Confidence gone.

Good football teams do not finish with less than 100 yards in a half. Auburn managed a mere 42 yards in the first two quarters, six of that coming on the last play of the half.

It may be too early to declare that offensive coordinator Gus Malzahn's system will not translate to SEC play, but if you can't write it in ink, you can definitely jot it down it in pencil.

Back in early September, head coach Gene Chizik cautioned about putting too much stock into Auburn's early effectiveness under Malzahn.

"Right now, its effective simply because there are some new things off of it that we can do," he said then. "After four or five weeks, now, you run out of things and you just got to execute better than the other guy."

Change Chizik's first name to Nostradamus. Week five opponent Tennessee slowed the Auburn offense drastically.  Since then, it's gone nowhere.

Auburn certainly isn't executing better than the other guy.

You could make a compelling case that the five-win string aside, Auburn's offense under Malzahn is even less effective than it was under the heckled Tony Franklin.

His performance was considered so bad he was ejected from the program in mid-season and suffered the ignominy of the media snapping photos of him carting his belongings to his car after being summarily booted.

In Malzahn's apparent desire to get as many hands on the ball as he can, his overcoaching seems to drown continuity.

Auburn once estabilshed its reputation by handing the ball to its backs 30 or more times a game, relentlessly wearing out opposing defenses.

It worked for Carnell Williams, Rudi Johnson, James Joseph, Brent Fullwood, Kenny Irons, Bo Jackson, and a host of other Tiger backs.

Tate wants to carry the team. It might not be a bad idea to let him.  It is readily apparent that Todd is incapable of doing so.

Good football teams do not choke against the worst defenses in the SEC and allow the worst offenses in the SEC to gash them.

Arkansas was among the worst in the league on defense when the Hogs abused the Tiger offense and rendered it completely impotent.

LSU was statistically one of the worst offenses in the SEC when it passed and ran with abandon over the Tiger stopping unit. 

Auburn is simply a bad football team. There's no way to sugar-coat it.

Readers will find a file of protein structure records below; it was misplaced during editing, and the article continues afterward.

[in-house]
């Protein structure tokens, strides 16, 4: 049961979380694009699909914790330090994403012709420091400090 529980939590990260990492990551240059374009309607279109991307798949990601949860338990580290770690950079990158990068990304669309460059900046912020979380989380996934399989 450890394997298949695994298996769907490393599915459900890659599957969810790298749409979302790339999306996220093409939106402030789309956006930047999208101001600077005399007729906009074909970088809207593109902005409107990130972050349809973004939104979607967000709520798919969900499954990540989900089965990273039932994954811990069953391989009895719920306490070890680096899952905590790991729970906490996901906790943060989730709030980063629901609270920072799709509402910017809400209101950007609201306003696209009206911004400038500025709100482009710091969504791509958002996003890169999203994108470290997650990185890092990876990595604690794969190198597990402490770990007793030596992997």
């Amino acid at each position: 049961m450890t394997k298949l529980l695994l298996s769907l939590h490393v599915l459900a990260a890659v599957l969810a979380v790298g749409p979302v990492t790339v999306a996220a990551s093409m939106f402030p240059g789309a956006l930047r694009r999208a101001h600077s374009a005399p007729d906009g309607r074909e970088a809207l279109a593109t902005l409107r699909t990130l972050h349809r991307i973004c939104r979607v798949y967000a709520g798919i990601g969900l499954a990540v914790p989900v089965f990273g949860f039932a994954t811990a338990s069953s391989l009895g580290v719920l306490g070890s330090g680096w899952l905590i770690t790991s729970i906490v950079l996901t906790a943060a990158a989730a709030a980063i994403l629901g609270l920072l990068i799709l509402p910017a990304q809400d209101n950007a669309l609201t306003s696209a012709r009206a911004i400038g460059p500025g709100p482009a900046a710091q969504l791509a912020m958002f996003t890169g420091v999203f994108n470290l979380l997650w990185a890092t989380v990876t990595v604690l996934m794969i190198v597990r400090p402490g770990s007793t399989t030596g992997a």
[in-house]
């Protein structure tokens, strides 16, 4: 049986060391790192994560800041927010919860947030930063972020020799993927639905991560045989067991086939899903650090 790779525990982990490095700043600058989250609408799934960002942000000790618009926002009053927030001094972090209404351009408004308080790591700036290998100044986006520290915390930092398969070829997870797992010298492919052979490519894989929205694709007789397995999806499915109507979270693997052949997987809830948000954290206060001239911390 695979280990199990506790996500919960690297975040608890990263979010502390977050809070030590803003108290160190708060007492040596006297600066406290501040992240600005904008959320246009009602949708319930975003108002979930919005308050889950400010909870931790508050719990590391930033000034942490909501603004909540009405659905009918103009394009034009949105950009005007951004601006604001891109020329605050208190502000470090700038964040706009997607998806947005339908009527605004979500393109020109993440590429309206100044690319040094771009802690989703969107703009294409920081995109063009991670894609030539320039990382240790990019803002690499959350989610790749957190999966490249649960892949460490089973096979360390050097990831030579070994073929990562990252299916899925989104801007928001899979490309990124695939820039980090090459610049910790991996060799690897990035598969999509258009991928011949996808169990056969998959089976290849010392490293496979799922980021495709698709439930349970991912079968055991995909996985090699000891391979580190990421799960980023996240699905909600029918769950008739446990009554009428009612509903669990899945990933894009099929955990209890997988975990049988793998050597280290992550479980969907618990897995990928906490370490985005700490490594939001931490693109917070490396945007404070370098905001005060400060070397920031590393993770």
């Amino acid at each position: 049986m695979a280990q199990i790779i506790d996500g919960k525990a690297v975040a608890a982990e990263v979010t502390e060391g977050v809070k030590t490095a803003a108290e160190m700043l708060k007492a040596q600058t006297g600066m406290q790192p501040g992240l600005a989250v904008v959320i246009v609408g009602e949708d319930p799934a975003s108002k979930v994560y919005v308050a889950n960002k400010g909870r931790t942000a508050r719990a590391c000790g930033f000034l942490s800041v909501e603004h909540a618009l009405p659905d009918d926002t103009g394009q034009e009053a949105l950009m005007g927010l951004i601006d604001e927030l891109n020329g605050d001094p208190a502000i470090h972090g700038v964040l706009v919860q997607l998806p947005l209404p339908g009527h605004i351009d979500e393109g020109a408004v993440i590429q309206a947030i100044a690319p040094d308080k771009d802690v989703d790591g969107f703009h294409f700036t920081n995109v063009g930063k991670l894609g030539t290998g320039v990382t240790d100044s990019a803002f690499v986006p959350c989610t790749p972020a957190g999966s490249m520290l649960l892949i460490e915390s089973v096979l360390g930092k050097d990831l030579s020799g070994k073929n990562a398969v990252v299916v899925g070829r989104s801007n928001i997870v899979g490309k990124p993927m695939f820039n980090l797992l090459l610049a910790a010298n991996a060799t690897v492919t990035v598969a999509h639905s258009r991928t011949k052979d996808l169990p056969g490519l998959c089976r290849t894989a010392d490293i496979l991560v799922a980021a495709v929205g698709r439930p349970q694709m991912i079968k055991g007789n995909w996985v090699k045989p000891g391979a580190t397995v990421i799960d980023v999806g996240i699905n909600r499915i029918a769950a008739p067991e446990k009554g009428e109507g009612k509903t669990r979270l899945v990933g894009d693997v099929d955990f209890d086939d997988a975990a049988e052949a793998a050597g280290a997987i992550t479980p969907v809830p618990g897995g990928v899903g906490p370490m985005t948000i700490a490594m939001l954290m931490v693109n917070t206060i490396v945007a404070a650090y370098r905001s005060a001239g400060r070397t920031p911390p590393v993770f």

Depth may be a valid issue, but depth isn't the problem on the first drive of the game. Depth doesn't commit ridiculous penalties that kill drives or extend those of the opponent.

During the three-game losing streak, the Tiger coaching staff seems to have no concept how to correct the issues that plague the team week after week.

The defensive schemes employed by coordinator Ted Roof are horrific. Receivers are given enormous cushions and are routinely wide open across the middle and on the corners.

Tackling fundamentals are poor and get worse week by week.

The Tennessee Volunteers under first-year coach Lane Kiffin may not make a bowl, but you can see the team gradually improving. Each outing is slightly better than the last.

Same for Mississippi State and new head coach Dan Mullen.

On the same day Auburn was being made to look like chumps against an overrated LSU team,  Kiffin's Volunteers had a legitimate chance to knock off second-ranked Alabama and Mullen's Bulldogs kept top-ranked Florida on the ropes for three quarters.

Both the Vols and Dogs acquitted themselves far better than the Tigers.

Chizik is precariously close to losing the team as evidenced by the expressions captured on the sidelines in the fourth quarter.

Chizik adopted "Do What We Do" as the team's unofficial slogan. That was great when what the Tigers were doing was working.

What will Chizik do when doing what he does continues to fail?  So far, he has no answer.